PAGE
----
There’s a saying in medicine that: “If you’re holding a hammer, everything looks like a nail.” It’s our way of acknowledging that we all suffer from a particular set of blinders unique to our own specialties. Usually, our focused way of viewing the patient facilitates our ability to serve them, to see their problem, and fix it. Occasionally, it prevents us from seeing that there may be a deeper meaning to the patient’s problem.
That meaning is often carried in the emotions that precede or accompany the illness. Usually, there is a relationship between the patient’s underlying emotional state and the symptoms for which they seek treatment.
Being difficult to quantify or measure, emotions receive little regard in Western medicine. This is not to say that a patient’s physical symptoms are “all in their head,” but rather, that emotions can have physical and very real manifestations that are often wrongly attributed to an exclusively organic source. When we fail to entertain the possible emotional message manifesting in the body, we may miss an opportunity for greater healing.
What we call a symptom may actually be a message of ancient wisdom, offering healing rather than posing a threat. It is only our blinders that prevent us from seeing the messenger for what it is.
The first time I realized this, I was still a medical student.
Mrs. Jones’ husband of many years had died recently, and she was struggling to make sense of her life without him. They had been high school sweethearts. They had married, raised several children, and fawned over their grandchildren. Their children teased that they still behaved like newlyweds. Without warning, a ruptured brain aneurysm took him from her. Following his death, she sank into a deep grief, despairing that he had betrayed his promise never to leave her.
“He said it was forever, “she told me tearfully. “He said I was his one true love and that he’d never leave me.”
My heart broke for her as we sat together in our pre-op area while the nurses readied her for a procedure.
Mrs. Jones was scheduled for electroconvulsive therapy, a rigorous treatment reserved for the most difficult cases of depression. Her psychiatrist, a well-respected physician whom I knew to be compassionate and professional, if a bit conservative, believed she suffered from major depression with psychotic features. Simply put, her depression was so severe it caused her to have disturbing hallucinations.
She had sought treatment because of a recurrent experience that was causing her great distress. She reported that every night she would awaken to see a wolf sitting at the foot of her bed. She was quite certain that she was not dreaming, insisting she was fully awake. Knowing wolves to be predators, she was puzzled by his demeanor. He didn’t growl or bare his teeth and was not threatening in any way. He simply sat at the foot of her bed, watching her with a steady gaze. Still, she was distressed by his presence.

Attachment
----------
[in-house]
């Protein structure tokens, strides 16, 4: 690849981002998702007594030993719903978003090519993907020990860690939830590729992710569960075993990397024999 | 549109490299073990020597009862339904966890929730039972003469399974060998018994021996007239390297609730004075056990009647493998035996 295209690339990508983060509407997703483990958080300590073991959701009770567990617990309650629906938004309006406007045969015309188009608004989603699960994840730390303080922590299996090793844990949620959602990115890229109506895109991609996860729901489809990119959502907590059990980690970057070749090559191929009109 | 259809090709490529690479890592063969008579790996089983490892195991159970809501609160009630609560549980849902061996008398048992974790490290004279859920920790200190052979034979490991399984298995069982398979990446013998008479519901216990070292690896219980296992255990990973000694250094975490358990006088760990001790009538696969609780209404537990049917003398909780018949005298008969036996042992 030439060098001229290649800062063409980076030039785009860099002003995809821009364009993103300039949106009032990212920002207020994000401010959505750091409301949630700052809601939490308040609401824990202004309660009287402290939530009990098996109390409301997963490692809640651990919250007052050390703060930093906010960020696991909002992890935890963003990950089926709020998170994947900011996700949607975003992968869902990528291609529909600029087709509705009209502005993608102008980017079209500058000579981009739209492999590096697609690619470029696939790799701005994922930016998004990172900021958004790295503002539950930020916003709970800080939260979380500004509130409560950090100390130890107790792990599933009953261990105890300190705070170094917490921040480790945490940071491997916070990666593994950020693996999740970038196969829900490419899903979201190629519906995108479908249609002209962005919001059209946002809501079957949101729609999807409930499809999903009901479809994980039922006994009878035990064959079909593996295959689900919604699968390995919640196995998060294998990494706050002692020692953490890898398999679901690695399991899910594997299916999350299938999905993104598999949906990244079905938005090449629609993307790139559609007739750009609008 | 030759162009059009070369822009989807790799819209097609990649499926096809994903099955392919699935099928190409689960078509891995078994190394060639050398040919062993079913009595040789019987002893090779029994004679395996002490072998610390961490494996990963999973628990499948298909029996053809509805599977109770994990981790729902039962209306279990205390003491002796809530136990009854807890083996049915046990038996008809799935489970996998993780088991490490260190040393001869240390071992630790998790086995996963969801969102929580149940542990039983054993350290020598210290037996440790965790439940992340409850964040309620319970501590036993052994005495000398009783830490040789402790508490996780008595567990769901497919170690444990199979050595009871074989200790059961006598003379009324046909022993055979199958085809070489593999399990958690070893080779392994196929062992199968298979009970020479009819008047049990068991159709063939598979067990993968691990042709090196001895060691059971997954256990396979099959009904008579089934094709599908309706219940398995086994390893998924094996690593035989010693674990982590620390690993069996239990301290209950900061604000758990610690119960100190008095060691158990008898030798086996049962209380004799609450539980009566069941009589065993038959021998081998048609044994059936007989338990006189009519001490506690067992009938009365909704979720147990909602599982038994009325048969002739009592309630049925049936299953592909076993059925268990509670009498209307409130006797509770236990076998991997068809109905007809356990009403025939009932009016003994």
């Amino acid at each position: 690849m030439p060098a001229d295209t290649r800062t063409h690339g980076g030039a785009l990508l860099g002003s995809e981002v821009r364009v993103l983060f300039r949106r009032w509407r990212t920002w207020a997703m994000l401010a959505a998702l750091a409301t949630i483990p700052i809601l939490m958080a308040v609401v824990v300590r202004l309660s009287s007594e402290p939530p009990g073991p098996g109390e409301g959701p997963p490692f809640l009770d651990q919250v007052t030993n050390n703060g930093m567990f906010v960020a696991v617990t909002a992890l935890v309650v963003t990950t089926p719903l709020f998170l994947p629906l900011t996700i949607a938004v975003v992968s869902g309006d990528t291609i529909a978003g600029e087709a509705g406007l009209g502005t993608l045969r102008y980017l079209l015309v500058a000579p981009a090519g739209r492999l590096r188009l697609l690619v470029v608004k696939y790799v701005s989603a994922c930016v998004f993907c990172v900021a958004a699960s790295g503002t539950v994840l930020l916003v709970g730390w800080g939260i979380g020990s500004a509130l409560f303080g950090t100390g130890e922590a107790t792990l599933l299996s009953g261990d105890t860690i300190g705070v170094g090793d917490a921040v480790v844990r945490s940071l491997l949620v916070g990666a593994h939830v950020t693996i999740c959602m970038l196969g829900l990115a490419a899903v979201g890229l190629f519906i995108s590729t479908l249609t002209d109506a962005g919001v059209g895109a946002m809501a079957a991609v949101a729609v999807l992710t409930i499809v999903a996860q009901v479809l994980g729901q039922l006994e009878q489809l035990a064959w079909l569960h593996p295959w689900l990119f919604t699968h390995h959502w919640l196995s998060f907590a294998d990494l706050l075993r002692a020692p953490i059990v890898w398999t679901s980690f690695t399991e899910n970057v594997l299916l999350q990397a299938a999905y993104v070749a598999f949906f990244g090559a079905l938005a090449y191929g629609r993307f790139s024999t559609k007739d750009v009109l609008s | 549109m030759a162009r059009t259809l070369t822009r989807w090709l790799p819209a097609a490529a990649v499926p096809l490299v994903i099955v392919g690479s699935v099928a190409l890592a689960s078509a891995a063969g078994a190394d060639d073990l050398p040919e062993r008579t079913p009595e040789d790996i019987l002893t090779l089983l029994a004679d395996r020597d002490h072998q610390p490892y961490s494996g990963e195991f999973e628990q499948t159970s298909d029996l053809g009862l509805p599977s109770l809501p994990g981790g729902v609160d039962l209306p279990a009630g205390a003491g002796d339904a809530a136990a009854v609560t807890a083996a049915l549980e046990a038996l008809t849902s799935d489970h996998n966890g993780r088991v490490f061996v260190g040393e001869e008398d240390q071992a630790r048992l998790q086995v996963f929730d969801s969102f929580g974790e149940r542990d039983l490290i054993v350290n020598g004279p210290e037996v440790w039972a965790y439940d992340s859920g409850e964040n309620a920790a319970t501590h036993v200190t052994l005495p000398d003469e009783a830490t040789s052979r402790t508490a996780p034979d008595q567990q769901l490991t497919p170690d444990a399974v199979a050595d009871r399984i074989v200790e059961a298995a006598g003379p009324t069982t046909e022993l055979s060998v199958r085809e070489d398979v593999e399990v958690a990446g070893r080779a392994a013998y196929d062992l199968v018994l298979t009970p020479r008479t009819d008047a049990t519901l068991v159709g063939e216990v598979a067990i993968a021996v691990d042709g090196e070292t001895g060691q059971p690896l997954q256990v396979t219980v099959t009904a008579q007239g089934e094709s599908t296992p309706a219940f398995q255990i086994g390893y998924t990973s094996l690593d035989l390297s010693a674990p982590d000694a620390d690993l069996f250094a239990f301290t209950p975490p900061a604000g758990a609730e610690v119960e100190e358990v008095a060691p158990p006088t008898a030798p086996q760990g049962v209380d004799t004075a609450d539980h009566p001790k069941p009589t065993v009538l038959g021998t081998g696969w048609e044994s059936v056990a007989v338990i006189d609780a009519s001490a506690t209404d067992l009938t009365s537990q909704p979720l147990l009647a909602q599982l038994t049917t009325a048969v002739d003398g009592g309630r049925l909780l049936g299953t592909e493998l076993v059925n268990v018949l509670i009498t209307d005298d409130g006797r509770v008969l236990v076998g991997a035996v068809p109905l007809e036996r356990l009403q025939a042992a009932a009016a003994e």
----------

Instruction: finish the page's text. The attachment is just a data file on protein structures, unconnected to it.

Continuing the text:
Her psychiatrist, steeped in science, viewed the situation through the lens of Western medicine and interpreted the wolf to be a hallucination. I wondered, though, if there weren’t another possibility, one that offered both explanation and healing.
In Native American culture, it is believed that when wolves die, they return to their clan members to teach and share healing. They are pack animals with a strong sense of family. Most auspiciously, wolves mate for life and are fiercely loyal. Was it possible that the wolf was a loving visitation from her husband? Had he come to show his faithfulness to her? Was he, like a loyal dog, keeping watch over his beloved as he had always promised?
I mentioned this possibility to the psychiatrist, who immediately dismissed the thought. “No,” he had replied with certainty. “This is major depression with psychotic features, plain and simple.”
As I was just a lowly medical student, I didn’t push the issue, nor did I mention it to the patient.
We proceeded with the electroconvulsive therapy, repeating the treatments every few days over the span of several weeks. During that time, Mrs. Jones’ hallucinations slowly abated. The wolf’s visitations became less and less frequent until he finally disappeared altogether.
Although still suffering greatly at the loss of her husband, Mrs. Jones felt relieved for the wolf to be gone, and her psychiatrist deemed the treatments a success. I was left with a sense of missed opportunity and uncertainty that we had actually served Mrs. Jones well.
Sometimes to understand the Mystery that is our Universe, we must remove our blinders. Left in place, we may cure the disease, but fail to heal the patient.
Michelle Grua is an anesthesiologist.
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